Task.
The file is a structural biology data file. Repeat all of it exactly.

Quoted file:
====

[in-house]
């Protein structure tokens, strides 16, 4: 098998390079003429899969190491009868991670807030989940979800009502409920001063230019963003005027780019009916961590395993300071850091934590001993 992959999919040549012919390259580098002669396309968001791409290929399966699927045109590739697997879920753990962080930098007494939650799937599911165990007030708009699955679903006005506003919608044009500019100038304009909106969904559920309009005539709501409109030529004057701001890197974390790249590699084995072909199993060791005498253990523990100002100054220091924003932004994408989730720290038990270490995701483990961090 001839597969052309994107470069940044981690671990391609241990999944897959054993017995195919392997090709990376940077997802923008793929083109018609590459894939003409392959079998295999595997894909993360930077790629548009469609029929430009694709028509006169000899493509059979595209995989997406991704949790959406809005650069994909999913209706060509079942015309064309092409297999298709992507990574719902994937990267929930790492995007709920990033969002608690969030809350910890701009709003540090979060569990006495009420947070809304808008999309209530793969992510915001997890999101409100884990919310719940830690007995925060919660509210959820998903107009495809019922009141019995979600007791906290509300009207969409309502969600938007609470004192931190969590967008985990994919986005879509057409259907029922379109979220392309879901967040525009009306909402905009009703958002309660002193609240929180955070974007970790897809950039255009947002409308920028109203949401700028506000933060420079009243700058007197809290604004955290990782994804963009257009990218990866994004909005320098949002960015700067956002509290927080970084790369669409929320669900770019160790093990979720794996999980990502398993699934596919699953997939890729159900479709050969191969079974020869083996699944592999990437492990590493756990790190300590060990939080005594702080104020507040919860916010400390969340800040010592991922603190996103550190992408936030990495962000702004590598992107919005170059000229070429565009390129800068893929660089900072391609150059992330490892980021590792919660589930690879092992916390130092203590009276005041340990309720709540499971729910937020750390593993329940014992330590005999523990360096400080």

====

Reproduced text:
[in-house]
């Protein structure tokens, strides 16, 4: 098998390079003429899969190491009868991670807030989940979800009502409920001063230019963003005027780019009916961590395993300071850091934590001993 992959999919040549012919390259580098002669396309968001791409290929399966699927045109590739697997879920753990962080930098007494939650799937599911165990007030708009699955679903006005506003919608044009500019100038304009909106969904559920309009005539709501409109030529004057701001890197974390790249590699084995072909199993060791005498253990523990100002100054220091924003932004994408989730720290038990270490995701483990961090 001839597969052309994107470069940044981690671990391609241990999944897959054993017995195919392997090709990376940077997802923008793929083109018609590459894939003409392959079998295999595997894909993360930077790629548009469609029929430009694709028509006169000899493509059979595209995989997406991704949790959406809005650069994909999913209706060509079942015309064309092409297999298709992507990574719902994937990267929930790492995007709920990033969002608690969030809350910890701009709003540090979060569990006495009420947070809304808008999309209530793969992510915001997890999101409100884990919310719940830690007995925060919660509210959820998903107009495809019922009141019995979600007791906290509300009207969409309502969600938007609470004192931190969590967008985990994919986005879509057409259907029922379109979220392309879901967040525009009306909402905009009703958002309660002193609240929180955070974007970790897809950039255009947002409308920028109203949401700028506000933060420079009243700058007197809290604004955290990782994804963009257009990218990866994004909005320098949002960015700067956002509290927080970084790369669409929320669900770019160790093990979720794996999980990502398993699934596919699953997939890729159900479709050969191969079974020869083996699944592999990437492990590493756990790190300590060990939080005594702080104020507040919860916010400390969340800040010592991922603190996103550190992408936030990495962000702004590598992107919005170059000229070429565009390129800068893929660089900072391609150059992330490892980021590792919660589930690879092992916390130092203590009276005041340990309720709540499971729910937020750390593993329940014992330590005999523990360096400080």